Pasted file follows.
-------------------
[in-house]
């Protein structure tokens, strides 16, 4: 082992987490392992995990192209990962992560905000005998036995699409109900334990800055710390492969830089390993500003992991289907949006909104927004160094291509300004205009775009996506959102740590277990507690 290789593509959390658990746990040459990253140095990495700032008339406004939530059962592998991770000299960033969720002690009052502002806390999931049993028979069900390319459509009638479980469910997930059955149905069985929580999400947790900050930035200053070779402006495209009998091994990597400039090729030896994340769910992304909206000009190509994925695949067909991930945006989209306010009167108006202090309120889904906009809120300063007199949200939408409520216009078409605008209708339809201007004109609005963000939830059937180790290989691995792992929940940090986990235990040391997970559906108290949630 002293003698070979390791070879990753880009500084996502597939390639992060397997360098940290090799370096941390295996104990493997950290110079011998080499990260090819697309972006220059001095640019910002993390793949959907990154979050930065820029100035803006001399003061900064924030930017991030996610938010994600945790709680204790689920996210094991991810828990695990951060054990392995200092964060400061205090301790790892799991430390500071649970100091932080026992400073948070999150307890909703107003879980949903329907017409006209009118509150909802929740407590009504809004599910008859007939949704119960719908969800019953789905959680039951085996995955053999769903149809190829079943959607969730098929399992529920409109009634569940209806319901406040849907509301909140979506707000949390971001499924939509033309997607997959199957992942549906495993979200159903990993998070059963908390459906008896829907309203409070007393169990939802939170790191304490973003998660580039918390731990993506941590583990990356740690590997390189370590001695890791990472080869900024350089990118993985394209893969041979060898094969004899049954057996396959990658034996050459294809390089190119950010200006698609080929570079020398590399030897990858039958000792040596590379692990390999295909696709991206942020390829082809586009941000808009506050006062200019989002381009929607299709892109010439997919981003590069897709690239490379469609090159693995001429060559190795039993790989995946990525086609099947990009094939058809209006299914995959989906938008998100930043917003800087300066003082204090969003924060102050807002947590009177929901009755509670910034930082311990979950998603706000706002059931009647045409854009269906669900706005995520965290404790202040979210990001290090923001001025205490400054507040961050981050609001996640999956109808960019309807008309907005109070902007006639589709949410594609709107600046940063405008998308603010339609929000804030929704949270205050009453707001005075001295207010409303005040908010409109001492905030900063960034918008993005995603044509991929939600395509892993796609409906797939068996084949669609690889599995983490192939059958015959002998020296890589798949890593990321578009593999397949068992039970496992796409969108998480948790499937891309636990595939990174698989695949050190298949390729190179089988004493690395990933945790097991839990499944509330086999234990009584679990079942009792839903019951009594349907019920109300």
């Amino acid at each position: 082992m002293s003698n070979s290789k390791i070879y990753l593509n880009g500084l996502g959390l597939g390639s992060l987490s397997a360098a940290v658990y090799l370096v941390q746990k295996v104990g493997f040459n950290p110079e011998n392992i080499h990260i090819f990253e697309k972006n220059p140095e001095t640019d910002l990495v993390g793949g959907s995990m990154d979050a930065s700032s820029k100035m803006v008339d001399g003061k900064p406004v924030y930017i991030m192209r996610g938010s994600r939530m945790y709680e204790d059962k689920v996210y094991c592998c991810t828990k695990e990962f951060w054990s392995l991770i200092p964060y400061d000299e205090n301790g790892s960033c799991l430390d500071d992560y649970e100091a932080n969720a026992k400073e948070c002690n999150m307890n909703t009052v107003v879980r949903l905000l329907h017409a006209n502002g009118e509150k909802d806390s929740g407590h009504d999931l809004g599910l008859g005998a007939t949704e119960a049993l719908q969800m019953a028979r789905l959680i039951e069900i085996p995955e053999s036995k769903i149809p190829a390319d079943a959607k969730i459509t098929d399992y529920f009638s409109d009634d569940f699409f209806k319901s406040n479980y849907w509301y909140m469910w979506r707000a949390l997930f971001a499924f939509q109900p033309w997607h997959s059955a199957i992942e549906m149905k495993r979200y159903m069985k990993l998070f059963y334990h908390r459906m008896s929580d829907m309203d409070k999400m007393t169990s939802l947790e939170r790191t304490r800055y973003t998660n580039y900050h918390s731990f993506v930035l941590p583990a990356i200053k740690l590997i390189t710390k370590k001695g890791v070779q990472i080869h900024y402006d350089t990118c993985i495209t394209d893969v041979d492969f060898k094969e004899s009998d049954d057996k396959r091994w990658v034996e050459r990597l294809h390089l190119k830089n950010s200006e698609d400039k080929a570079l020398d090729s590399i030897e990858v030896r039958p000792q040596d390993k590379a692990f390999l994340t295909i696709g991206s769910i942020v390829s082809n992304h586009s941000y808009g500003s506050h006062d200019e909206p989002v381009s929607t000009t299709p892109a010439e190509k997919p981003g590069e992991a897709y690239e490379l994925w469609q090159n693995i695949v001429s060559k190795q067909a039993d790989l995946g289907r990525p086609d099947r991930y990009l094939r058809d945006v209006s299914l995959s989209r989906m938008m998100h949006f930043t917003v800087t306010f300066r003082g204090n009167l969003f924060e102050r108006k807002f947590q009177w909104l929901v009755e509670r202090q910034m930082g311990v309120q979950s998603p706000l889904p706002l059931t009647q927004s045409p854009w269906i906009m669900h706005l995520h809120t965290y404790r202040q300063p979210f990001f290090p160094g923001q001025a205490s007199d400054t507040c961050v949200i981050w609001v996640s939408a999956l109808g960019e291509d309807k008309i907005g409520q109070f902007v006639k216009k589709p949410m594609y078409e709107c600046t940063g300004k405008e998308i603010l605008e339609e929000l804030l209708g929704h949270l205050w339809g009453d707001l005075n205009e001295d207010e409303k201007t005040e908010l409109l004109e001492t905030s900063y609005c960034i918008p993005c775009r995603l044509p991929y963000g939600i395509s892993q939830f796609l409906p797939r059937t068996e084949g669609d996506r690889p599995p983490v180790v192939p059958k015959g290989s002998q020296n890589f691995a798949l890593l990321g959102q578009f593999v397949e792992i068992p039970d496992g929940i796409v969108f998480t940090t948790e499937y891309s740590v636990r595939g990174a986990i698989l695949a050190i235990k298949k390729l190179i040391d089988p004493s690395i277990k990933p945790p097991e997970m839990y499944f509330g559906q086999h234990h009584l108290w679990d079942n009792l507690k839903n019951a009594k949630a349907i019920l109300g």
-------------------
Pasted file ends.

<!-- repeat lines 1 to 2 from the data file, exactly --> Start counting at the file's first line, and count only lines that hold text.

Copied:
[in-house]
């Protein structure tokens, strides 16, 4: 082992987490392992995990192209990962992560905000005998036995699409109900334990800055710390492969830089390993500003992991289907949006909104927004160094291509300004205009775009996506959102740590277990507690 290789593509959390658990746990040459990253140095990495700032008339406004939530059962592998991770000299960033969720002690009052502002806390999931049993028979069900390319459509009638479980469910997930059955149905069985929580999400947790900050930035200053070779402006495209009998091994990597400039090729030896994340769910992304909206000009190509994925695949067909991930945006989209306010009167108006202090309120889904906009809120300063007199949200939408409520216009078409605008209708339809201007004109609005963000939830059937180790290989691995792992929940940090986990235990040391997970559906108290949630 002293003698070979390791070879990753880009500084996502597939390639992060397997360098940290090799370096941390295996104990493997950290110079011998080499990260090819697309972006220059001095640019910002993390793949959907990154979050930065820029100035803006001399003061900064924030930017991030996610938010994600945790709680204790689920996210094991991810828990695990951060054990392995200092964060400061205090301790790892799991430390500071649970100091932080026992400073948070999150307890909703107003879980949903329907017409006209009118509150909802929740407590009504809004599910008859007939949704119960719908969800019953789905959680039951085996995955053999769903149809190829079943959607969730098929399992529920409109009634569940209806319901406040849907509301909140979506707000949390971001499924939509033309997607997959199957992942549906495993979200159903990993998070059963908390459906008896829907309203409070007393169990939802939170790191304490973003998660580039918390731990993506941590583990990356740690590997390189370590001695890791990472080869900024350089990118993985394209893969041979060898094969004899049954057996396959990658034996050459294809390089190119950010200006698609080929570079020398590399030897990858039958000792040596590379692990390999295909696709991206942020390829082809586009941000808009506050006062200019989002381009929607299709892109010439997919981003590069897709690239490379469609090159693995001429060559190795039993790989995946990525086609099947990009094939058809209006299914995959989906938008998100930043917003800087300066003082204090969003924060102050807002947590009177929901009755509670910034930082311990979950998603706000706002059931009647045409854009269906669900706005995520965290404790202040979210990001290090923001001025205490400054507040961050981050609001996640999956109808960019309807008309907005109070902007006639589709949410594609709107600046940063405008998308603010339609929000804030929704949270205050009453707001005075001295207010409303005040908010409109001492905030900063960034918008993005995603044509991929939600395509892993796609409906797939068996084949669609690889599995983490192939059958015959002998020296890589798949890593990321578009593999397949068992039970496992796409969108998480948790499937891309636990595939990174698989695949050190298949390729190179089988004493690395990933945790097991839990499944509330086999234990009584679990079942009792839903019951009594349907019920109300």